of an example-based fl'amcwork, it is essential to                         parsing and Iransb'ition, our conslituent boundary parsing
effectively integrate an example-based method anti source                  method implicitly incorporates grammatical information
                                                                           into p'ltterns, e.g. constituent boundary description by a
language analysis. Unfortunately, whcll all exainl)le-
                                                                           i)art-of-sl)eech bigrani, and classification of i)ailerns
based nletiiod ix combined with a SOUFC0 lnnguago
analysis inelhod having cOlnl)lox l~r~illilliflr rules, pulling            according lo linb, uislic levels such s.ls simple sentence
a heavy load eli translalion, the advai/lai;os of lhe                      ,tlrld tlOtHI l)hrase.
                                                                                Tlallsfer-Orivell Maehillo TranslatiOll ( T I ) M T )
example-based franiowork iilay l)e ruined. To achieve
efficient and robnst processing by the exanii)lc-basod                     ([:tlrtiso> 1992, 1994) uses tile COl/Stil.llont botlndary
framework, a lot of sttldies have beell nlado for the                      1)a~sint,, liielhod l)l'eSollto(l in this paper, as an alternative
                                                                           to glamliiar-based ali:.ilysis, aiKI lliakos the i)ost ilSe of
pui])ose of combining source lal!gtiage analysis with all
                                                                           the ex:lmplo-based framework. A bidirectional translation
example-based method, lind of efficiently covering the
analyzed source langilllge strtiCttlro by me;illS of trailsfcr             syslcnl between Jap,'lnesc lind English for dialogue
knowledge (Grishman, 1992; Jollcs, 1992; McLean,                           sentences concerning international conference
                                                                           regislralions has been illlplenlented (Sobashima, 1994).
1992; Manlyama, 1992, 1993; Nirenburg 1993).
                                                                           l~xperimonts with the systonl have shown ollr parsing
   One wily to reduce tilt load of source langua!,,c
                                                                           iiicthod I() t~ effcctive.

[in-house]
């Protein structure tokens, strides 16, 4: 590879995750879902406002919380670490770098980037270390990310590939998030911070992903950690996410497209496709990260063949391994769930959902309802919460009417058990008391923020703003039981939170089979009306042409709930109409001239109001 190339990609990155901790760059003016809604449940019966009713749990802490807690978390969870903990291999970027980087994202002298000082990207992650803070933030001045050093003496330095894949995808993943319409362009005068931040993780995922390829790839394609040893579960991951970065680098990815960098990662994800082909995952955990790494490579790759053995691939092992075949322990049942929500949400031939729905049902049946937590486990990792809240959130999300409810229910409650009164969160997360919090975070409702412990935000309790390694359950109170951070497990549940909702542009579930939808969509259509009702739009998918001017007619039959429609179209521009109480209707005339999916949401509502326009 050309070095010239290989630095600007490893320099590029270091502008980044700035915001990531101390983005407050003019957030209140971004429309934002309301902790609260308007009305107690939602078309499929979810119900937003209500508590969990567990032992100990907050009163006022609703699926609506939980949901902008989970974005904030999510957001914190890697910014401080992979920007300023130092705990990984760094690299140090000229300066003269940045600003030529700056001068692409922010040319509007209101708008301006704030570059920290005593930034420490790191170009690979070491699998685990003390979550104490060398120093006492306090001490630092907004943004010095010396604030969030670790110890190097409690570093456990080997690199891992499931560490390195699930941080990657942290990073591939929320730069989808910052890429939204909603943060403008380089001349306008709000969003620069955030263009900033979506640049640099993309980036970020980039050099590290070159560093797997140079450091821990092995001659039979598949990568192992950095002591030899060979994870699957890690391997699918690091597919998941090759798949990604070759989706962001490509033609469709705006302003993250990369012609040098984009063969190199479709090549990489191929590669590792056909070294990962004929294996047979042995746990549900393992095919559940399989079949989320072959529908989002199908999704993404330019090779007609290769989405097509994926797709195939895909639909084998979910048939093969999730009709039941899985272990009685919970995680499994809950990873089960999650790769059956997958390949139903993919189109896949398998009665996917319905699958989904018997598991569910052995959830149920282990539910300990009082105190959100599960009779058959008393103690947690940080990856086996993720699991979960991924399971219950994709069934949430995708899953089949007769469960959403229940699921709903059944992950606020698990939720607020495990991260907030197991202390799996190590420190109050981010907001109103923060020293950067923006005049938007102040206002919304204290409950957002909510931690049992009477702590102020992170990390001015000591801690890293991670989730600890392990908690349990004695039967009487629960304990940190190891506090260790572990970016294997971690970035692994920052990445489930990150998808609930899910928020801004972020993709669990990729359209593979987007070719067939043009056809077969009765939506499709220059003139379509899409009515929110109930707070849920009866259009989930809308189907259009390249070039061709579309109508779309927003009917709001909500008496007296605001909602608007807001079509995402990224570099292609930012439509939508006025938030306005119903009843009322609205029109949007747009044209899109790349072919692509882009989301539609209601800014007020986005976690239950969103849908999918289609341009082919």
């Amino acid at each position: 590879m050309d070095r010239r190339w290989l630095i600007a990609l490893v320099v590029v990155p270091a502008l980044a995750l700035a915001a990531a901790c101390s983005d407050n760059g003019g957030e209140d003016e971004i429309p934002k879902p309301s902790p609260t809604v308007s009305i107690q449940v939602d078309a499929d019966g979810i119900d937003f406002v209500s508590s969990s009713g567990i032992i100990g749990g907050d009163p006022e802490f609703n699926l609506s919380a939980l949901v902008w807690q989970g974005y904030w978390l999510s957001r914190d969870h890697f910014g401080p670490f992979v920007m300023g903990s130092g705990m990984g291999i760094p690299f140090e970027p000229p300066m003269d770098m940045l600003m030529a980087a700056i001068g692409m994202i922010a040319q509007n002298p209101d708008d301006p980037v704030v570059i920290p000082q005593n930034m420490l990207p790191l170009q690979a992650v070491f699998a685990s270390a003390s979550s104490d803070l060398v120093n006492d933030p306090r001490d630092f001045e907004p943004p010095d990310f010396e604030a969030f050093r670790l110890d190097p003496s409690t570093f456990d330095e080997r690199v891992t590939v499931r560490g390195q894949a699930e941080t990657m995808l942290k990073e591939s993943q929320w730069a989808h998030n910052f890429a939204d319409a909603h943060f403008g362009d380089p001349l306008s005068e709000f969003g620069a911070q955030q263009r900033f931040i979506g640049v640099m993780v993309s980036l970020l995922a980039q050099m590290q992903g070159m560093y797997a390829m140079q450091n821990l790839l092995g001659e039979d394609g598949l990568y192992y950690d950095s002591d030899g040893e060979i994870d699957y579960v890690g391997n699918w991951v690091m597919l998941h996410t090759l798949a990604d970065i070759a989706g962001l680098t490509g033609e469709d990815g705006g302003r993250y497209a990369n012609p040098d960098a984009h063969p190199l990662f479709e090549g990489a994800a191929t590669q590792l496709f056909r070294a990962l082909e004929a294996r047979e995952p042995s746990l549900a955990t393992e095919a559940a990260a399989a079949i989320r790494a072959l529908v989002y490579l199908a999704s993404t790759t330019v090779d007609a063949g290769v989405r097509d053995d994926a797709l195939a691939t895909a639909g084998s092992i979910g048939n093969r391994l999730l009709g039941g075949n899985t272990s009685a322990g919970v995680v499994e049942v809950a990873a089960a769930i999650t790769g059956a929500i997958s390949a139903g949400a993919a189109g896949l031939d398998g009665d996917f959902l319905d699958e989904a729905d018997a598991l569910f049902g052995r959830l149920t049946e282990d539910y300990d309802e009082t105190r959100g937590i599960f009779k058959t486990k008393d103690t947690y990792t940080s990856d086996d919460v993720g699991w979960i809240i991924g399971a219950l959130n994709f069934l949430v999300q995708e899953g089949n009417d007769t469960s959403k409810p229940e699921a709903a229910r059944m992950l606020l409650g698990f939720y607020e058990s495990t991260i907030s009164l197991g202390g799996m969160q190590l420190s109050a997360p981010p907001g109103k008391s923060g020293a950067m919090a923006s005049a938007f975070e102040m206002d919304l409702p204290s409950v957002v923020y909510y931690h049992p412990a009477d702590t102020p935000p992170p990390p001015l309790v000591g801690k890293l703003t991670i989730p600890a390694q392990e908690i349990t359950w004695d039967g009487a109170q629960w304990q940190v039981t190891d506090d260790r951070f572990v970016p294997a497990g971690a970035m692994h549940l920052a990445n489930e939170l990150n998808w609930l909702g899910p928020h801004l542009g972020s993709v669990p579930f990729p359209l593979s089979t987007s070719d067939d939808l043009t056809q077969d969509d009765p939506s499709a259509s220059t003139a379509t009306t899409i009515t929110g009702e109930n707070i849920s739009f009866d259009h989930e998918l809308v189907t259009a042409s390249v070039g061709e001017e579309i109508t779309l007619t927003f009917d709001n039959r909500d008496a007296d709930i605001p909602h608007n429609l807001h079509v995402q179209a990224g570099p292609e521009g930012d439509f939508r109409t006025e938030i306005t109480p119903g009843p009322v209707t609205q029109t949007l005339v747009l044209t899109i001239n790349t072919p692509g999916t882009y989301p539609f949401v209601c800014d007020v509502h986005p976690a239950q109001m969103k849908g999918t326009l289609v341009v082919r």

analysis ix to directly apply trallSl'cr knowledge to all
                                                                                Section 2 defines patterns expressed by variables and
input siring, which sinlultaneously executes both
                                                                           con.<;liluont boundaries. Section 3 OXl)lains a method for
siruciinal parsing aiM transfer knowlc.dgo al)lHication                    derivin{, possible English structures. Soelion 4 explain'4
through pattorll-il/atchii/g, l:'allerll-nlalchi~ig does liot rise         structural disanibi,gnaliOti using tlislanco calculations in
grainillaticaI symbols such as "Notlil Pliraso", but uses                  Iho o×anilflo-b,'lsed framework. Section 5 exphlins an
surfi.ice words an(] non-granlmalical synlbols. Therefore,                 example of Japanese sent0nee analysis using our
in patlern-matching, rule coml)otition is reduced, and                     consliluont boundary parsing method> and Section 6



                                                                                                                                                705
      reports on the experimental resulLs.                        words is the necessity for a large number Of patterns. To
                                                                  snppress the nnnecessary patterns, the surface words in
                                                                  patterns are in principle restricted to functional words,